Thursday, March 22, 2012

Grilled (Tourist) Meat in Musashi-Koyama

17th August, 2010 - It was a hot, balmy Tokyo summer's night. And we had been enjoying our first afternoon in Tokyo, awaiting T-chan's brother (H-kun) to finish work and meet up with him at his home in Musashi-Koyama. The one thing you should know about work in Japan however, and especially in Tokyo, is that you shouldn't make too many plans regarding when people finish of an evening. As it turned out H-kun was stuck at work, and his fiance (S-chan) rushed in to help out. We met her at Musashi-Koyama Eki (train station), and quickly set out to grab some dinner. It was already well past 7pm, and we were getting hungry.... in Tokyo, things move at a fast pace and you do what you can when you can.

Now Musashi-Koyama's not necessarily a household name... but it's about 1.5 km from Meguro station on the Yamanote line (2 stops by the local Tokyu Meguro Line, and 3 mins). Not a bad place to live at all.

View Tokyo Map in a larger map

First night in, we thought we'd have something simple for dinner. Yakitori (grilled meat/chicken) is always a great way to start an evening. S-chan took us to a small place just around the corner. Very convenient. Whilst L-kun had met S-chan before, he was still being a little bit coy. Still... the way to any boys heart is through his stomach (and of course presents).

That yakitori-ya was nice decorated in a rustic theme. The one thing I like about Japanese interior design is when it turns towards more naturalistic materials and structures (as compared to the countless pre-fab and concrete designs that are also common). Of course, this is often used as facade only (hiding the fact that it's really cheaper building materials deep down that's holding the place up). I especially love the look of rough hewn wood... but I digress... 

I have to say that whilst the place had the ingredients of a normal yakitori-ya, it didn't take long to realise that this was perhaps a little more up-market than the normal place you'd find nestled in a busy Japanese street. And to be honest I normally think of yakitori as being a cheap meal (except in our home in Adelaide, where it's treated like haute cuisine and comes at a premium price... silly Australians). So with that in mind we got stuck into ordering...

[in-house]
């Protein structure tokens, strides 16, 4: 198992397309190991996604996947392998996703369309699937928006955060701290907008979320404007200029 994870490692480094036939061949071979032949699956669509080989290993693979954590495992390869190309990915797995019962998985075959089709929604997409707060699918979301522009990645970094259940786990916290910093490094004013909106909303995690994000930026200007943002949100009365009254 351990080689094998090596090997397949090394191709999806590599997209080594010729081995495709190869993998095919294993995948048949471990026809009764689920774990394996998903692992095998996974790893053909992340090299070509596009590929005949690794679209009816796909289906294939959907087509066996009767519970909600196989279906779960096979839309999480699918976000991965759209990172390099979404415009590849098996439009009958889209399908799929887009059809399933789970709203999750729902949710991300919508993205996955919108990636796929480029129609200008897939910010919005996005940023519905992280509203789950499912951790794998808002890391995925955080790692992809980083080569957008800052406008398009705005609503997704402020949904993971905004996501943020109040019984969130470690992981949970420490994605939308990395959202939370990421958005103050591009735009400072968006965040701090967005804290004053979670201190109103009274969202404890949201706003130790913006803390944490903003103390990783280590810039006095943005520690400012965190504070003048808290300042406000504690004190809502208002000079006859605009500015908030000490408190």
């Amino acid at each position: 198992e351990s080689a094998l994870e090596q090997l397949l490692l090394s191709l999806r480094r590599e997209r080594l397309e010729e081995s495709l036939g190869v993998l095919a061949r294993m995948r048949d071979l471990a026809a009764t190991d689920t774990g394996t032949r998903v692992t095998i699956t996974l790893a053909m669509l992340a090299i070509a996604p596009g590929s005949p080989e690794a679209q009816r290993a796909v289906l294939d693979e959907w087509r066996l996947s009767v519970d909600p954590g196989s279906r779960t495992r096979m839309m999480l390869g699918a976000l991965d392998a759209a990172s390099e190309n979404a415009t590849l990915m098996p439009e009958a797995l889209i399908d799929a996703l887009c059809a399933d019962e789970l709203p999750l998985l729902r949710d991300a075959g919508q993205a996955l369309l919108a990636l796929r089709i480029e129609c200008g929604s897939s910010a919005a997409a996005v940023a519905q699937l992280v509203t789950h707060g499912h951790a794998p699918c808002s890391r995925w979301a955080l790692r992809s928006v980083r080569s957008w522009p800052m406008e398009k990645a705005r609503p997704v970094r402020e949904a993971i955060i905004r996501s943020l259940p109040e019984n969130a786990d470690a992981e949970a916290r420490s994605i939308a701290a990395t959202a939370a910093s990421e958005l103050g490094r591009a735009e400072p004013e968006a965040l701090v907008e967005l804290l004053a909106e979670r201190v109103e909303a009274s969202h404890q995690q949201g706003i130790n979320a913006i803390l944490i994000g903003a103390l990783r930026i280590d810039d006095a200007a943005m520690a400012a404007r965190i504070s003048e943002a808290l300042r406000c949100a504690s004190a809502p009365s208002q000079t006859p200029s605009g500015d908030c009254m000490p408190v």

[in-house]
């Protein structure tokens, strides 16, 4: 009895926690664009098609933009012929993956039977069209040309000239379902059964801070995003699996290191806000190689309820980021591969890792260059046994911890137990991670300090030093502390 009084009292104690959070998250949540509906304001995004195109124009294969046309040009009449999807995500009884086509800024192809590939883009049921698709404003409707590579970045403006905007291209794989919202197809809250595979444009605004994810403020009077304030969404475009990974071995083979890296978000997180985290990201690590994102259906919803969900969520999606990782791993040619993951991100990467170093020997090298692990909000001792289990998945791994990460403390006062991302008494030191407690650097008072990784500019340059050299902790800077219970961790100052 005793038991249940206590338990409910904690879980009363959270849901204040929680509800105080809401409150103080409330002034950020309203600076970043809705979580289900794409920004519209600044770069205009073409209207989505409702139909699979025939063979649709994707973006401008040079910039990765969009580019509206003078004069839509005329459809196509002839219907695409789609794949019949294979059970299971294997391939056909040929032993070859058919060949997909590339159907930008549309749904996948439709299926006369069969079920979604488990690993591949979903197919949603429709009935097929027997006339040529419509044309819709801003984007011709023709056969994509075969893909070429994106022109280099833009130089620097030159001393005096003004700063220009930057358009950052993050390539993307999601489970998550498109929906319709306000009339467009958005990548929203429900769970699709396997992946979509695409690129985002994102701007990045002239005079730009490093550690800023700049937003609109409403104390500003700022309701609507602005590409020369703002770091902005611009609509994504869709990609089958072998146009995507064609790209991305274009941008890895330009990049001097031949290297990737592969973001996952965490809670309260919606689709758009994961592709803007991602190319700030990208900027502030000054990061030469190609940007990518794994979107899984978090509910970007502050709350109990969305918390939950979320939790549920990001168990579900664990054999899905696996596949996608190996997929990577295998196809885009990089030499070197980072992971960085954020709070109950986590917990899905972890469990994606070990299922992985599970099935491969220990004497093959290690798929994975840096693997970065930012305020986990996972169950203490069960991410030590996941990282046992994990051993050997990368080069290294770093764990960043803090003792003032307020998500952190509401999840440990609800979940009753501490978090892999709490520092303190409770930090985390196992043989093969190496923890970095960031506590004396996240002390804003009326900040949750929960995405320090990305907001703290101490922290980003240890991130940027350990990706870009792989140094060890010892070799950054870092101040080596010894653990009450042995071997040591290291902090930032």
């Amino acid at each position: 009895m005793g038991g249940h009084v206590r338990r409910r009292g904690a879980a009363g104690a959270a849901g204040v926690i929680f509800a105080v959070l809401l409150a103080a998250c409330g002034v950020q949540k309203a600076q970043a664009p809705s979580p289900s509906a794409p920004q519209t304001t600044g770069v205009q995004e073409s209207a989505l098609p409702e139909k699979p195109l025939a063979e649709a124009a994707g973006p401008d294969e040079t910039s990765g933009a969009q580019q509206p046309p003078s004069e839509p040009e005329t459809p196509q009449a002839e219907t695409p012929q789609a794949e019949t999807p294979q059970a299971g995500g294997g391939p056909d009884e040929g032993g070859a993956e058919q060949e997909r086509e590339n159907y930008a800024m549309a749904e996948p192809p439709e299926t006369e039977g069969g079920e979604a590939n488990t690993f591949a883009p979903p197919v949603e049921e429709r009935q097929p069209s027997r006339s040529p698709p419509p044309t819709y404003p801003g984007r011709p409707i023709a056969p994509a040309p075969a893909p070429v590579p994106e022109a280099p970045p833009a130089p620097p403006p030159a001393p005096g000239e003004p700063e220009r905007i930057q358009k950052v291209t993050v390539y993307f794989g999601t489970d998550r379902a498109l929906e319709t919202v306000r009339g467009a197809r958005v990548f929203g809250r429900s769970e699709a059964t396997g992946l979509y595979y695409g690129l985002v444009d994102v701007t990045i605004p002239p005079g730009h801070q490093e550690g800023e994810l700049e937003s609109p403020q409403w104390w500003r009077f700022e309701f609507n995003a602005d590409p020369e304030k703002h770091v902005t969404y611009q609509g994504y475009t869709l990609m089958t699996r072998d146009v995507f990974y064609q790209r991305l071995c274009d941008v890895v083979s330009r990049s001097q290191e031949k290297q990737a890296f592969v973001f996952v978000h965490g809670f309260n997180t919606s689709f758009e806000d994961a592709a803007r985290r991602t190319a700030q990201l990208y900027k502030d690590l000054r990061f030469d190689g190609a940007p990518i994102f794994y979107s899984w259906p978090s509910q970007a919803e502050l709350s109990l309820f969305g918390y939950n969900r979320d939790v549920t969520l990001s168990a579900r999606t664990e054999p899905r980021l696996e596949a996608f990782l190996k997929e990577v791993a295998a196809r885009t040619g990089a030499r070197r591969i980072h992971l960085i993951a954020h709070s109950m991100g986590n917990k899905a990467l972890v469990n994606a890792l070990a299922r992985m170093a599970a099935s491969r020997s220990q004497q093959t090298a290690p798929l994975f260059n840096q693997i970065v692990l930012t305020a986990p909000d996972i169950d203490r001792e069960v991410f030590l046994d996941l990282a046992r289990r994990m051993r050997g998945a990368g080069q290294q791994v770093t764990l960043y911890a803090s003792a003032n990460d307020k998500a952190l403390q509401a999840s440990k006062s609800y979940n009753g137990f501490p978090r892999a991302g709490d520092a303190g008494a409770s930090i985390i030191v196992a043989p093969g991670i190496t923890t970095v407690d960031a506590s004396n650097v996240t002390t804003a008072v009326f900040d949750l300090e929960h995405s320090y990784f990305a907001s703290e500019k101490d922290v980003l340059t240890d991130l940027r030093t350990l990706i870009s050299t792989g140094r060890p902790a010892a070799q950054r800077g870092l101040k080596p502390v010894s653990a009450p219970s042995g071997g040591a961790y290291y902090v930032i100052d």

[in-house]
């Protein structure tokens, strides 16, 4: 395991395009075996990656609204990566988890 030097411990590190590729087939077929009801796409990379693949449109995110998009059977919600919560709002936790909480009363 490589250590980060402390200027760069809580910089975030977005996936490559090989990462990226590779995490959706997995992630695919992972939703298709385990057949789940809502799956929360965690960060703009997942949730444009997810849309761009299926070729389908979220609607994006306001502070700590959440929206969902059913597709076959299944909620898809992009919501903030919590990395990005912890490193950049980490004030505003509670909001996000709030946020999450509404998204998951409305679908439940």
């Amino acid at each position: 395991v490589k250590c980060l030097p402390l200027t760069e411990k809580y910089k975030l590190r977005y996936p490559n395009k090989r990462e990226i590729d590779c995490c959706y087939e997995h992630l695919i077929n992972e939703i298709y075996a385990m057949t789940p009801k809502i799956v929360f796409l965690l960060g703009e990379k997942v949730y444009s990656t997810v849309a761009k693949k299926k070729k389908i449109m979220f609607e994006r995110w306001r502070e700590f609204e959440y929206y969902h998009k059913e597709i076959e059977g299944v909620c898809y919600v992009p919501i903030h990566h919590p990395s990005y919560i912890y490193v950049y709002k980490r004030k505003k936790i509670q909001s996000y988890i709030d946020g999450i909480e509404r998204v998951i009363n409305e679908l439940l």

We ended up buying lots of little dishes... below are just a small sample of them... yummy. I love yakitori (in all it's forms, flavours and associated dishes). Hmmm... I'm getting hungry again!...
Sarada pasta entree (served with the drinks)

Uzura-no-tamago (quail egg)

Asupara-bacon (Asparagus, bacon drenched in cheese)

Chicken yakitori with spring onion

(left) buta or pork, and (right) tsukune or chicken mince-balls

Needless to say that we ate dish after dish - and before long I had given up taking photos. Even though it was a stinking hot day, we certainly had our appetites! And as it was our treat, we could enjoy heartily. Of course, until it came to pay the bill. I did say it was a little upmarket didn't I... and the bill reflected that. Still, it may not have been cheap street yakitori, but  it was delicious nonetheless. It was fitting that we should have enjoyed grilled meat, after becoming grilled tourists for most of the afternoon. Kind of cannibalistic if you think about it.

After a lovely dinner we headed back to H-kun's mansion...ok strictly speaking it's a manshon... in Japan a manshon simply means an apartment. Sorry to disappoint. This should not to be confused with an 'apaato' (apartment) which is generally a more temporary construction, smaller building... I think... it's all too confusing really. I guess words sometimes just don't quite make the transition between languages.  Anyhow - it was nearing 9pm and the streets of Musashi-Koyama were amazingly quiet. To be honest, I had expected (given how central it was, and the fact it was in the middle of summer) for the streets to be alive with people. It seems that the heart-beat of Tokyo isn't too dissimilar to any other city when you get down to it. It also showed that you could find suburbia in even the biggest of megapolis.

It was a hot night that night, and our trip to Tokyo had only just begun... and finally by about 11pm H-kun arrived home after a typically long day at work. It was good to catch up with him, but we also knew that he'd be busy for most of our stay in Tokyo. Such is the curse of working in Japan.

Thursday, March 8, 2012

Evening in Shibuya - Lit By People Power